Pros and cons of restrictor plates are always debated whenever the Sprint Cup series stops at Talladega Superspeedway or Daytona International Speedway.
In fact, a smooth track fresh from a fall 2006 repaving helped increase speeds so much that NASCAR made the four holes on restrictor plates 1/32 of an inch smaller for Busch series qualifying in the spring of 2007.
So what do these metal plates with four holes drilled into them do exactly once they are installed atop the carburetor?
The plates restrict air and fuel that flows through the carburetor and into the intake manifold on the way to the combustion chamber. This reduces horsepower and the speed of the cars.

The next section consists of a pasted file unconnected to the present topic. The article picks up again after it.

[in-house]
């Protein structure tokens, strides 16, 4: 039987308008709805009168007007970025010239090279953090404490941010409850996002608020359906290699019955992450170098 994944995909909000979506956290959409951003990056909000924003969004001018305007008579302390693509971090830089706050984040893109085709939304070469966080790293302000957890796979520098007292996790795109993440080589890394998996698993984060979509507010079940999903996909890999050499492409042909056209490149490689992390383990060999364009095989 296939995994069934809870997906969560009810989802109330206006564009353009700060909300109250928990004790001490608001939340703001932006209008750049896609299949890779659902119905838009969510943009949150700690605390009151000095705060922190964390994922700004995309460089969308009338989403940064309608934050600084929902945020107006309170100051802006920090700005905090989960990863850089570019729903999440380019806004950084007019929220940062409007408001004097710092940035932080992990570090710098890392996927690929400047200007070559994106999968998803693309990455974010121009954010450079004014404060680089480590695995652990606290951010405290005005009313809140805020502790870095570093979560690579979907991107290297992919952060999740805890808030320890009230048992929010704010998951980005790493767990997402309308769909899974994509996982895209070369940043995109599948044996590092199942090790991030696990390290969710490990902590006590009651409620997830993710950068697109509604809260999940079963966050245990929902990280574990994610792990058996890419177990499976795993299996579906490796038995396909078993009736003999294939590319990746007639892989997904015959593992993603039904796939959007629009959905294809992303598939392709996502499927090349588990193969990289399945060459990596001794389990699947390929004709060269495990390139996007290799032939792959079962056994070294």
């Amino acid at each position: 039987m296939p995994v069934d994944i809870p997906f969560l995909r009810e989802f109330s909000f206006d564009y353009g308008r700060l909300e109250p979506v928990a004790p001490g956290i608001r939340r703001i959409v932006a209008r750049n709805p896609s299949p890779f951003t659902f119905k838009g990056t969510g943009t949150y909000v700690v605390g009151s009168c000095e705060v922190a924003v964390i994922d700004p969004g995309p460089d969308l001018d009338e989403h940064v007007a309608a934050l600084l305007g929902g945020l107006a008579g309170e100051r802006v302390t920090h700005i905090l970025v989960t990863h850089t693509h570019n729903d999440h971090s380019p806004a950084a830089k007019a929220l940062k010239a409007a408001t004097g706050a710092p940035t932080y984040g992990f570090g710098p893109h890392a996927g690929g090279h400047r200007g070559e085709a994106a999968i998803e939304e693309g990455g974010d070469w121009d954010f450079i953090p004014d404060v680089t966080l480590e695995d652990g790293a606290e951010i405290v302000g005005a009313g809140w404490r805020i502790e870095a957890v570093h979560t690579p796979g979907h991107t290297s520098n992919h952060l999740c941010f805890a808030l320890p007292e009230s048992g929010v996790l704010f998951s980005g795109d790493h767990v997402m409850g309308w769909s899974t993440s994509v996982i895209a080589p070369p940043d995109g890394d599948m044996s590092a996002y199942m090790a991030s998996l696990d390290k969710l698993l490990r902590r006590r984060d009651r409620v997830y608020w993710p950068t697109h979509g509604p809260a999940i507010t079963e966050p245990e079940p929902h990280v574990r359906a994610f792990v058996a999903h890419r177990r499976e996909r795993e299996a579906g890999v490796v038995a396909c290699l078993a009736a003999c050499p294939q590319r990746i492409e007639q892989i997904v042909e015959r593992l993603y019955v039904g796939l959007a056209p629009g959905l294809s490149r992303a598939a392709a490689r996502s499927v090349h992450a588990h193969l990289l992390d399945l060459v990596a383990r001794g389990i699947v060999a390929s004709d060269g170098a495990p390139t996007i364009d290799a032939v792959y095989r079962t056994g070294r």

Introduced in the name of safety in 1988 to lower speeds at NASCAR's superspeedways and cut down on the amount of debris that gets thrown into the grandstands, the restrictor plates caused drivers to race in large packs because it was harder for cars to find the extra power to pull away.
These large packs then run the risk of spectacular multicar wrecks if one driver loses control amid the close quarters of numerous drafting cars.